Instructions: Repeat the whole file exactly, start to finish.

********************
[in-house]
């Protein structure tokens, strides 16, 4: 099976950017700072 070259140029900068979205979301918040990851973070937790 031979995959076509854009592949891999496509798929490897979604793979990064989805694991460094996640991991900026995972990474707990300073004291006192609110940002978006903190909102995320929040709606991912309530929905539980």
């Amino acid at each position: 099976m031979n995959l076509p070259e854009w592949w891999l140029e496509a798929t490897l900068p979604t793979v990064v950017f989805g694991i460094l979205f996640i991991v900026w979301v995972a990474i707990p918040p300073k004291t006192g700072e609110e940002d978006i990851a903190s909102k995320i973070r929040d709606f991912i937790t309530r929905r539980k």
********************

[in-house]
């Protein structure tokens, strides 16, 4: 099976950017700072 070259140029900068979205979301918040990851973070937790 031979995959076509854009592949891999496509798929490897979604793979990064989805694991460094996640991991900026995972990474707990300073004291006192609110940002978006903190909102995320929040709606991912309530929905539980």
């Amino acid at each position: 099976m031979n995959l076509p070259e854009w592949w891999l140029e496509a798929t490897l900068p979604t793979v990064v950017f989805g694991i460094l979205f996640i991991v900026w979301v995972a990474i707990p918040p300073k004291t006192g700072e609110e940002d978006i990851a903190s909102k995320i973070r929040d709606f991912i937790t309530r929905r539980k």